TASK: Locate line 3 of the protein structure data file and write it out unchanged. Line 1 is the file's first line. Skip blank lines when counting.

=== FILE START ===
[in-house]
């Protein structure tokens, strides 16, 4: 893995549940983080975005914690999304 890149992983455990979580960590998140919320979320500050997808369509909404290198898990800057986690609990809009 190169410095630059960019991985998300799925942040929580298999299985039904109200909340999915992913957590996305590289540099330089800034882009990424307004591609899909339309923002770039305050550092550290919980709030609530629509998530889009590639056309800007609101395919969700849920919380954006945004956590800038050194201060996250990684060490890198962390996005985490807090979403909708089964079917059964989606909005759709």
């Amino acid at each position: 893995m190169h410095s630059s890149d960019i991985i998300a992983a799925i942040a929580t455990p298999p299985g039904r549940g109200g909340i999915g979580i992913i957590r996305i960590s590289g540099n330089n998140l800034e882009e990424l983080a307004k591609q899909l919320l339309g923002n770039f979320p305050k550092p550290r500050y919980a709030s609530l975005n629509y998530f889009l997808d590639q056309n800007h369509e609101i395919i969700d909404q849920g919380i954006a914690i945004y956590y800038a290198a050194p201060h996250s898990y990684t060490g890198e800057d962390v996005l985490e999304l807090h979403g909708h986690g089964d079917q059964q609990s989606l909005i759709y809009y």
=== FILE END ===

């Amino acid at each position: 893995m190169h410095s630059s890149d960019i991985i998300a992983a799925i942040a929580t455990p298999p299985g039904r549940g109200g909340i999915g979580i992913i957590r996305i960590s590289g540099n330089n998140l800034e882009e990424l983080a307004k591609q899909l919320l339309g923002n770039f979320p305050k550092p550290r500050y919980a709030s609530l975005n629509y998530f889009l997808d590639q056309n800007h369509e609101i395919i969700d909404q849920g919380i954006a914690i945004y956590y800038a290198a050194p201060h996250s898990y990684t060490g890198e800057d962390v996005l985490e999304l807090h979403g909708h986690g089964d079917q059964q609990s989606l909005i759709y809009y």